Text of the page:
Amazon.com: Customer Reviews: Crazy Love
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3.0 out of 5 stars Dangerously close to works-based salvation
By B. Robersonon June 7, 2009
I think the message of Crazy Love is GREAT. Christians need a wakeup call, jump start, etc. I have no doubts this book was inspired divinely. I just don't feel that the way it was presented is as divinely inspired.Chan spends the first eighty pages right on target with his message: Christians need to live as Christ called us. We should live sacrificially, we should live completely and totally sold out to Him. But Chan's method is sometimes very disturbing. He makes the assertion that if one believes in Christ, but doesn't follow His commands, then that person isn't going to Heaven. Pages 83-84 he states: As I see it, a lukewarm Christian is an oxymoron; there is no such thing. To put it plainly, church goers who are "lukewarm" are not christians. We will not see them in Heaven.He defines "lukewarm" as someone who does not follow Christ's commands. We're all guilty of that. So I can lose my salvation? So am I even really saved in the first place? Does one sin after accepting Christ negate my accepting of Christ?We all sin, even as Christians. By sinning, we are disobeying God's commandments. Because we all still sin, we are all a little "lukewarm." Some are "hotter" than others who are "colder." This I understand. But Chan fails to mention what "temperature" at which we all get to spend eternity with Christ in fellowship. He says that lukewarm Christians will not go to heaven. Mr. Chan, I don't believe it's a gray scale, it's whether you accept Christ as your savior or not. If you do believe he loved you enough to die in place of you to save you from original sin, then you go to Heaven to be with Him forever. If not, you don't.If Chan's implications are true, then WHO exactly HAS salvation? Romans 3:23 says that we all sin. Paul spends half of chapter 7 of Romans outlining his own struggle with sin. So I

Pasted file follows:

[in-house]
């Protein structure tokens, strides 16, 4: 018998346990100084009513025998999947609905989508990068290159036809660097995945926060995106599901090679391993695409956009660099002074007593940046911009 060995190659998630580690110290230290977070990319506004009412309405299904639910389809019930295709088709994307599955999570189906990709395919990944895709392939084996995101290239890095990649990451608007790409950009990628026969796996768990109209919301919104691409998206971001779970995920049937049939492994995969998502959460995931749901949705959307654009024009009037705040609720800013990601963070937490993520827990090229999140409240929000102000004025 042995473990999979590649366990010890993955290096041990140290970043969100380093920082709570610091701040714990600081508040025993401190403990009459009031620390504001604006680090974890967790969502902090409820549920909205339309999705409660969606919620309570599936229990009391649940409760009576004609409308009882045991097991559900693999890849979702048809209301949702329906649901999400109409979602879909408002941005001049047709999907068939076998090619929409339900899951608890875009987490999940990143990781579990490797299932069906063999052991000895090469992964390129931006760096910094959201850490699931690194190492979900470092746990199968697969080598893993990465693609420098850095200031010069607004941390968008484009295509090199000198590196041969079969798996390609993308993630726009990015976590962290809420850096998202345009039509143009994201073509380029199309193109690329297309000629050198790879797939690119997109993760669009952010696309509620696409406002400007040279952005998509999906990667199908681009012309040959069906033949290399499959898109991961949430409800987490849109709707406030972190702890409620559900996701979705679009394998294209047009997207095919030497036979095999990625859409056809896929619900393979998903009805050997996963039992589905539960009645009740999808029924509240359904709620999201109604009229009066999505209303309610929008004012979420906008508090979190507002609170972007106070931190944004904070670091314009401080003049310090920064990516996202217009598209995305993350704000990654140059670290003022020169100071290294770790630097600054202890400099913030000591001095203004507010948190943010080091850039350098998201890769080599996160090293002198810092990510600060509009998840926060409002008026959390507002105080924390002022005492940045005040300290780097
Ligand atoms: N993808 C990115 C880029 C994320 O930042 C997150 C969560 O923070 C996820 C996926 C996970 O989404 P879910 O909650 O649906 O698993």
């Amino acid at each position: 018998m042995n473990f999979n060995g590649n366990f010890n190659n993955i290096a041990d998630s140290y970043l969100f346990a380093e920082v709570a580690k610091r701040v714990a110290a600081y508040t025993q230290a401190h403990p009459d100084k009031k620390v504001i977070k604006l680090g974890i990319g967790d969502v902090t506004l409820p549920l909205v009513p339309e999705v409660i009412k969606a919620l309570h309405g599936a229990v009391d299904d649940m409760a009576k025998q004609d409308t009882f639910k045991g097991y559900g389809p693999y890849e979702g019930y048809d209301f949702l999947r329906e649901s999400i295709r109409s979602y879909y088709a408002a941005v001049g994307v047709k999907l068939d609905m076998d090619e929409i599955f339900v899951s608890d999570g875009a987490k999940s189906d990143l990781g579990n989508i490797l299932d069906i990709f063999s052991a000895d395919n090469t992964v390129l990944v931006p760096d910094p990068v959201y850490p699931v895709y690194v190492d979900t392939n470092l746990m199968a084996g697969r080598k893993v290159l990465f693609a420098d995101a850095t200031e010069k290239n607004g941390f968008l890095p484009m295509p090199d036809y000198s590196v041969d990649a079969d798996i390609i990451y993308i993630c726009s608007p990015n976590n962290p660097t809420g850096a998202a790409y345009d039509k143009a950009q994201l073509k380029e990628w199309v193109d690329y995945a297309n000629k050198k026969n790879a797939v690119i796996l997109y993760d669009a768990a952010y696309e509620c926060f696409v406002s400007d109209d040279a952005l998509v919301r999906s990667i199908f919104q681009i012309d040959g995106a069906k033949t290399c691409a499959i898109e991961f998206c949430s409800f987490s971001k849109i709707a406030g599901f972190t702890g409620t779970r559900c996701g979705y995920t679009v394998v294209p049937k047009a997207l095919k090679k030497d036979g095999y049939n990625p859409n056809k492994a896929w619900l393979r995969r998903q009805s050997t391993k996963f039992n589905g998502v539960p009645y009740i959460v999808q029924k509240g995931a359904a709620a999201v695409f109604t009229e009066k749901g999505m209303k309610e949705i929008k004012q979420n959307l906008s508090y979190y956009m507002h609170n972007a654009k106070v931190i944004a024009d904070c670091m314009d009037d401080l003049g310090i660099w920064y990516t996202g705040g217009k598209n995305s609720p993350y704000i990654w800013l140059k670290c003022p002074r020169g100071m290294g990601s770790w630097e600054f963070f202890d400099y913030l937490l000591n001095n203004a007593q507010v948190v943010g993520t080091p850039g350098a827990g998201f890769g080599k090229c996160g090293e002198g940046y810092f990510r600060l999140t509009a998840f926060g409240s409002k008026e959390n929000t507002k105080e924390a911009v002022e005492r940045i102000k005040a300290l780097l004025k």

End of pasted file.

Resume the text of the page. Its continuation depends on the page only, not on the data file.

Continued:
can't expect to see the Apostle Paul in Heaven, because by Chan's suppositions Paul isn't there? Even if I manage to get there, which by Chan's suppositions, I won't because I disobey God.It takes him 86 3/4 pages to mention the concept of grace. This seems to be the turning point of the point, where the shovel goes from digging the hole, to refilling it.Chan's vehicle for change seems to be guilt and fear. Romans 8:1 has one cure for that, while 1 John 4:18 has the other one.This book is great for Christians who need a kick in the butt. It's also simultaneously not great for young Christians first learning to walk, because it is perilously close to condemning at times, and fails to mention grace until midway through the book. Chan seems to imply (and frequently has to apologize for such implication) that in order to prove that you love God, you have to live "crazy." If "works-based salvation" were a circle on the floor, Chan dances dangerously around the outside from all directions.He could have simply said that works are a manifestation of your faith and salvation, and not a precursor to it. Faith happens first, salvation immediately follows, then works is evidence of the faith. It is devoid of the discussion of grace until midway through the book.I understand that his implications that without the works, the faith can't be proven alive. He also fails to mention that some people are called to live incredibly mediocre and mundane lives, in which they go to work, make money, and donate generously to charities and to bankroll the missionaries. Jesus does say to the rich young man to sell all his possessions and "Follow me." This right young man thought so highly of his own possessions, that Jesus wanted to prove a point. But what of Abraham who demonstrated his willingness to sacrifice Isaac? The willingness is key. If we are not willing to sacrifice all we have to God, then we are lukewarm. This is where Chan isn't abundantly clear, and his message can be misinterpreted easily for "works-based salvation."
But the message at its core is good. Just be careful in recommending to young Christians.